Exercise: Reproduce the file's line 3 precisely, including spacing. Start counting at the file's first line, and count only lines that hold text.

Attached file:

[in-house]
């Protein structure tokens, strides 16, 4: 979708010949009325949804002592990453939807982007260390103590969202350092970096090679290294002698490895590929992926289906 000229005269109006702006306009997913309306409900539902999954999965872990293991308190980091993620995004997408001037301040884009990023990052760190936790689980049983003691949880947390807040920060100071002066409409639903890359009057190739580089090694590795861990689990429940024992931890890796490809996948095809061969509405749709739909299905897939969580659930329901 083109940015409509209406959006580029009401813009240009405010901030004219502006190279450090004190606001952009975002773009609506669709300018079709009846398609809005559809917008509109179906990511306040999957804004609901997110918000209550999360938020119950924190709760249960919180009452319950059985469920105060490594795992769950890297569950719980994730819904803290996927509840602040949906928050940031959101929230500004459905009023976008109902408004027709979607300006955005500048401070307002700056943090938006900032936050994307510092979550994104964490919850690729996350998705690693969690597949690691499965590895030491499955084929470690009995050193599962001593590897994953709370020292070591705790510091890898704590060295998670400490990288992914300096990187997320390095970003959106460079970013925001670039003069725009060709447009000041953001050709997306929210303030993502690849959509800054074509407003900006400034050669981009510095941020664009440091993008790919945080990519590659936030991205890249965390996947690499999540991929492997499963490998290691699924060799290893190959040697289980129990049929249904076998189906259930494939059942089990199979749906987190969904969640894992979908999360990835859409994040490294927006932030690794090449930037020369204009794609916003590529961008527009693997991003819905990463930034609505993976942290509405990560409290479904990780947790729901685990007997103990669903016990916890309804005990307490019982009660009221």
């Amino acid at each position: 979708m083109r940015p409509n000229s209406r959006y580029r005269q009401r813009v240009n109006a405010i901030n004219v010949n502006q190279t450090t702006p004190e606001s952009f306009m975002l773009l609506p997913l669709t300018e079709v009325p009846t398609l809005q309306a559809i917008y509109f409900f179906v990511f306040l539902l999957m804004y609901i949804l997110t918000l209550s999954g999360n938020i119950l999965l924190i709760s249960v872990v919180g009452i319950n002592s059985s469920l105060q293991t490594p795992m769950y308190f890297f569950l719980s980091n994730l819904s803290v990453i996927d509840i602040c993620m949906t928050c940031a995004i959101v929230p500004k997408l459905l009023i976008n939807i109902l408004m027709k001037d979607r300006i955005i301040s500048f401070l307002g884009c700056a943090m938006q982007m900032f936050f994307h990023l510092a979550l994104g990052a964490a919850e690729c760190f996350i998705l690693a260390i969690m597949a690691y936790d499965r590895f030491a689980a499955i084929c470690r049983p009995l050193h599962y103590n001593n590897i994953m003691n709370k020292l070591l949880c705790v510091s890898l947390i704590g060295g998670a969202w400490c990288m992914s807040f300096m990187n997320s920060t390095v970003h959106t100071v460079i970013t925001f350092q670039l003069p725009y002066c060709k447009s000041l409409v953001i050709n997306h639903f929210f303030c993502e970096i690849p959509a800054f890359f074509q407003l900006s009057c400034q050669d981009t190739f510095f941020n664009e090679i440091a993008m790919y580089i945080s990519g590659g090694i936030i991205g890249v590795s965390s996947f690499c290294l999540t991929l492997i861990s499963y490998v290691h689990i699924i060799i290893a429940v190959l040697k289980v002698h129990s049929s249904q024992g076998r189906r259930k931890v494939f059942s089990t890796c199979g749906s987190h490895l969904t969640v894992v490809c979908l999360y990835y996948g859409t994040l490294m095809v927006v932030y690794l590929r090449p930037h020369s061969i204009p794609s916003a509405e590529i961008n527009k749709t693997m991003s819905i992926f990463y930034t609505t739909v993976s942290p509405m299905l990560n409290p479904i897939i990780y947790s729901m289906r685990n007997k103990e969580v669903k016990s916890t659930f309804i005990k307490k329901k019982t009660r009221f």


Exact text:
């Amino acid at each position: 979708m083109r940015p409509n000229s209406r959006y580029r005269q009401r813009v240009n109006a405010i901030n004219v010949n502006q190279t450090t702006p004190e606001s952009f306009m975002l773009l609506p997913l669709t300018e079709v009325p009846t398609l809005q309306a559809i917008y509109f409900f179906v990511f306040l539902l999957m804004y609901i949804l997110t918000l209550s999954g999360n938020i119950l999965l924190i709760s249960v872990v919180g009452i319950n002592s059985s469920l105060q293991t490594p795992m769950y308190f890297f569950l719980s980091n994730l819904s803290v990453i996927d509840i602040c993620m949906t928050c940031a995004i959101v929230p500004k997408l459905l009023i976008n939807i109902l408004m027709k001037d979607r300006i955005i301040s500048f401070l307002g884009c700056a943090m938006q982007m900032f936050f994307h990023l510092a979550l994104g990052a964490a919850e690729c760190f996350i998705l690693a260390i969690m597949a690691y936790d499965r590895f030491a689980a499955i084929c470690r049983p009995l050193h599962y103590n001593n590897i994953m003691n709370k020292l070591l949880c705790v510091s890898l947390i704590g060295g998670a969202w400490c990288m992914s807040f300096m990187n997320s920060t390095v970003h959106t100071v460079i970013t925001f350092q670039l003069p725009y002066c060709k447009s000041l409409v953001i050709n997306h639903f929210f303030c993502e970096i690849p959509a800054f890359f074509q407003l900006s009057c400034q050669d981009t190739f510095f941020n664009e090679i440091a993008m790919y580089i945080s990519g590659g090694i936030i991205g890249v590795s965390s996947f690499c290294l999540t991929l492997i861990s499963y490998v290691h689990i699924i060799i290893a429940v190959l040697k289980v002698h129990s049929s249904q024992g076998r189906r259930k931890v494939f059942s089990t890796c199979g749906s987190h490895l969904t969640v894992v490809c979908l999360y990835y996948g859409t994040l490294m095809v927006v932030y690794l590929r090449p930037h020369s061969i204009p794609s916003a509405e590529i961008n527009k749709t693997m991003s819905i992926f990463y930034t609505t739909v993976s942290p509405m299905l990560n409290p479904i897939i990780y947790s729901m289906r685990n007997k103990e969580v669903k016990s916890t659930f309804i005990k307490k329901k019982t009660r009221f």